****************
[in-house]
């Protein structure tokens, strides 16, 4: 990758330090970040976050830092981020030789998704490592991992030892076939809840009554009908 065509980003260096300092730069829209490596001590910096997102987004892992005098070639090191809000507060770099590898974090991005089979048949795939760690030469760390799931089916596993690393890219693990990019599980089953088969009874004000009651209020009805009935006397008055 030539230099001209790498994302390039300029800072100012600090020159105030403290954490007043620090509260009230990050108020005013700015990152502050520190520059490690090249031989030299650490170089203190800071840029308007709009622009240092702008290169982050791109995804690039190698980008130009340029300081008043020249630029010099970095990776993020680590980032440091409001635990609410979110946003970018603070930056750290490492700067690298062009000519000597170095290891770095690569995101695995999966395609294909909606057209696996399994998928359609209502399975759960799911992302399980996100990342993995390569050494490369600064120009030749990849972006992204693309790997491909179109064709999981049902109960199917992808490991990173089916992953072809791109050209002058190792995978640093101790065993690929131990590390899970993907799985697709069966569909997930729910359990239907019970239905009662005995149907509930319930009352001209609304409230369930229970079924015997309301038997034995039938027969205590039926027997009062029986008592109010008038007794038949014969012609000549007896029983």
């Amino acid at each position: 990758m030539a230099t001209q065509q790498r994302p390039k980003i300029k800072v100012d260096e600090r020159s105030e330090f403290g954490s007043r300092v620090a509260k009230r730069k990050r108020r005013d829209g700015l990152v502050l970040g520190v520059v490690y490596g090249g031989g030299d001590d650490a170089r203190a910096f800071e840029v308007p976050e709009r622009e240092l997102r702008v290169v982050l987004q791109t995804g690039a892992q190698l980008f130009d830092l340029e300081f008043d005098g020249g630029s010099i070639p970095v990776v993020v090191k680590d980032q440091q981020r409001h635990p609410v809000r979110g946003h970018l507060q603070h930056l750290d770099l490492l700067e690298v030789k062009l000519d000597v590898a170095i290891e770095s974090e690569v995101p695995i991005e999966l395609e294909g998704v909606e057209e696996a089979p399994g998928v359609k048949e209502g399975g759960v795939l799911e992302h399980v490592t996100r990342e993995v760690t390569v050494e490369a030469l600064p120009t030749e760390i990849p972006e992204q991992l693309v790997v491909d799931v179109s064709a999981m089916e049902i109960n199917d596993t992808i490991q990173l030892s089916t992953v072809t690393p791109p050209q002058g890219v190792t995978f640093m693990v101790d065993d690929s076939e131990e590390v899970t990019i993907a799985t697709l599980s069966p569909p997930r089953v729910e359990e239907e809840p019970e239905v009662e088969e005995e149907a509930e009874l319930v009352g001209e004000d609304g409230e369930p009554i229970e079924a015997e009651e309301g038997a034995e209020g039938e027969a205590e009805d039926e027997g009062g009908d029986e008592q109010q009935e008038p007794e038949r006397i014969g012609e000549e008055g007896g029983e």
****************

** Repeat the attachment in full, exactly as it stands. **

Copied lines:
[in-house]
């Protein structure tokens, strides 16, 4: 990758330090970040976050830092981020030789998704490592991992030892076939809840009554009908 065509980003260096300092730069829209490596001590910096997102987004892992005098070639090191809000507060770099590898974090991005089979048949795939760690030469760390799931089916596993690393890219693990990019599980089953088969009874004000009651209020009805009935006397008055 030539230099001209790498994302390039300029800072100012600090020159105030403290954490007043620090509260009230990050108020005013700015990152502050520190520059490690090249031989030299650490170089203190800071840029308007709009622009240092702008290169982050791109995804690039190698980008130009340029300081008043020249630029010099970095990776993020680590980032440091409001635990609410979110946003970018603070930056750290490492700067690298062009000519000597170095290891770095690569995101695995999966395609294909909606057209696996399994998928359609209502399975759960799911992302399980996100990342993995390569050494490369600064120009030749990849972006992204693309790997491909179109064709999981049902109960199917992808490991990173089916992953072809791109050209002058190792995978640093101790065993690929131990590390899970993907799985697709069966569909997930729910359990239907019970239905009662005995149907509930319930009352001209609304409230369930229970079924015997309301038997034995039938027969205590039926027997009062029986008592109010008038007794038949014969012609000549007896029983």
């Amino acid at each position: 990758m030539a230099t001209q065509q790498r994302p390039k980003i300029k800072v100012d260096e600090r020159s105030e330090f403290g954490s007043r300092v620090a509260k009230r730069k990050r108020r005013d829209g700015l990152v502050l970040g520190v520059v490690y490596g090249g031989g030299d001590d650490a170089r203190a910096f800071e840029v308007p976050e709009r622009e240092l997102r702008v290169v982050l987004q791109t995804g690039a892992q190698l980008f130009d830092l340029e300081f008043d005098g020249g630029s010099i070639p970095v990776v993020v090191k680590d980032q440091q981020r409001h635990p609410v809000r979110g946003h970018l507060q603070h930056l750290d770099l490492l700067e690298v030789k062009l000519d000597v590898a170095i290891e770095s974090e690569v995101p695995i991005e999966l395609e294909g998704v909606e057209e696996a089979p399994g998928v359609k048949e209502g399975g759960v795939l799911e992302h399980v490592t996100r990342e993995v760690t390569v050494e490369a030469l600064p120009t030749e760390i990849p972006e992204q991992l693309v790997v491909d799931v179109s064709a999981m089916e049902i109960n199917d596993t992808i490991q990173l030892s089916t992953v072809t690393p791109p050209q002058g890219v190792t995978f640093m693990v101790d065993d690929s076939e131990e590390v899970t990019i993907a799985t697709l599980s069966p569909p997930r089953v729910e359990e239907e809840p019970e239905v009662e088969e005995e149907a509930e009874l319930v009352g001209e004000d609304g409230e369930p009554i229970e079924a015997e009651e309301g038997a034995e209020g039938e027969a205590e009805d039926e027997g009062g009908d029986e008592q109010q009935e008038p007794e038949r006397i014969g012609e000549e008055g007896g029983e």